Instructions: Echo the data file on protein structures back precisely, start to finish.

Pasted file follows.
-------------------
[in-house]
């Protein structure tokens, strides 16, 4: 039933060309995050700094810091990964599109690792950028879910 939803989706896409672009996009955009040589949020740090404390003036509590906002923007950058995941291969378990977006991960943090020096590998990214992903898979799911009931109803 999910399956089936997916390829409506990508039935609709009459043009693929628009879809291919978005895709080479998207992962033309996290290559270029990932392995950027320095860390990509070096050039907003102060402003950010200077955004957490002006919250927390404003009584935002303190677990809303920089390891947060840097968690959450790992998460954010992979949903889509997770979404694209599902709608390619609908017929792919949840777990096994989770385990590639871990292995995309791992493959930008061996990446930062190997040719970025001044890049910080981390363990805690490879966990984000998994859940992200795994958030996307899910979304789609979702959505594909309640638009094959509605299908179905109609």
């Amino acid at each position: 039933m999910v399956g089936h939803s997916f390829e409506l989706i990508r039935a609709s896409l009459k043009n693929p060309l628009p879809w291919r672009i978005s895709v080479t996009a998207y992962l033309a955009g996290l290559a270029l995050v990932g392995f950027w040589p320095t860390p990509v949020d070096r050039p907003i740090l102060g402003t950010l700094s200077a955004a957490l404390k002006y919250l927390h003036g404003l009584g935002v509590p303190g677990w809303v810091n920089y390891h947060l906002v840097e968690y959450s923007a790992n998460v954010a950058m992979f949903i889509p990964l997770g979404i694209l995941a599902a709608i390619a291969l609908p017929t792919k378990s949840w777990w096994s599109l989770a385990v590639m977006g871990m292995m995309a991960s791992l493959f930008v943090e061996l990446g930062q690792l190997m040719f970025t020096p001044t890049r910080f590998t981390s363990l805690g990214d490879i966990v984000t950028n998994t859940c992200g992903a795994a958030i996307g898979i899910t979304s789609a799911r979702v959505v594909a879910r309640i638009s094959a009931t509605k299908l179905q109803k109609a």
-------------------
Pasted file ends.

[in-house]
């Protein structure tokens, strides 16, 4: 039933060309995050700094810091990964599109690792950028879910 939803989706896409672009996009955009040589949020740090404390003036509590906002923007950058995941291969378990977006991960943090020096590998990214992903898979799911009931109803 999910399956089936997916390829409506990508039935609709009459043009693929628009879809291919978005895709080479998207992962033309996290290559270029990932392995950027320095860390990509070096050039907003102060402003950010200077955004957490002006919250927390404003009584935002303190677990809303920089390891947060840097968690959450790992998460954010992979949903889509997770979404694209599902709608390619609908017929792919949840777990096994989770385990590639871990292995995309791992493959930008061996990446930062190997040719970025001044890049910080981390363990805690490879966990984000998994859940992200795994958030996307899910979304789609979702959505594909309640638009094959509605299908179905109609």
């Amino acid at each position: 039933m999910v399956g089936h939803s997916f390829e409506l989706i990508r039935a609709s896409l009459k043009n693929p060309l628009p879809w291919r672009i978005s895709v080479t996009a998207y992962l033309a955009g996290l290559a270029l995050v990932g392995f950027w040589p320095t860390p990509v949020d070096r050039p907003i740090l102060g402003t950010l700094s200077a955004a957490l404390k002006y919250l927390h003036g404003l009584g935002v509590p303190g677990w809303v810091n920089y390891h947060l906002v840097e968690y959450s923007a790992n998460v954010a950058m992979f949903i889509p990964l997770g979404i694209l995941a599902a709608i390619a291969l609908p017929t792919k378990s949840w777990w096994s599109l989770a385990v590639m977006g871990m292995m995309a991960s791992l493959f930008v943090e061996l990446g930062q690792l190997m040719f970025t020096p001044t890049r910080f590998t981390s363990l805690g990214d490879i966990v984000t950028n998994t859940c992200g992903a795994a958030i996307g898979i899910t979304s789609a799911r979702v959505v594909a879910r309640i638009s094959a009931t509605k299908l179905q109803k109609a």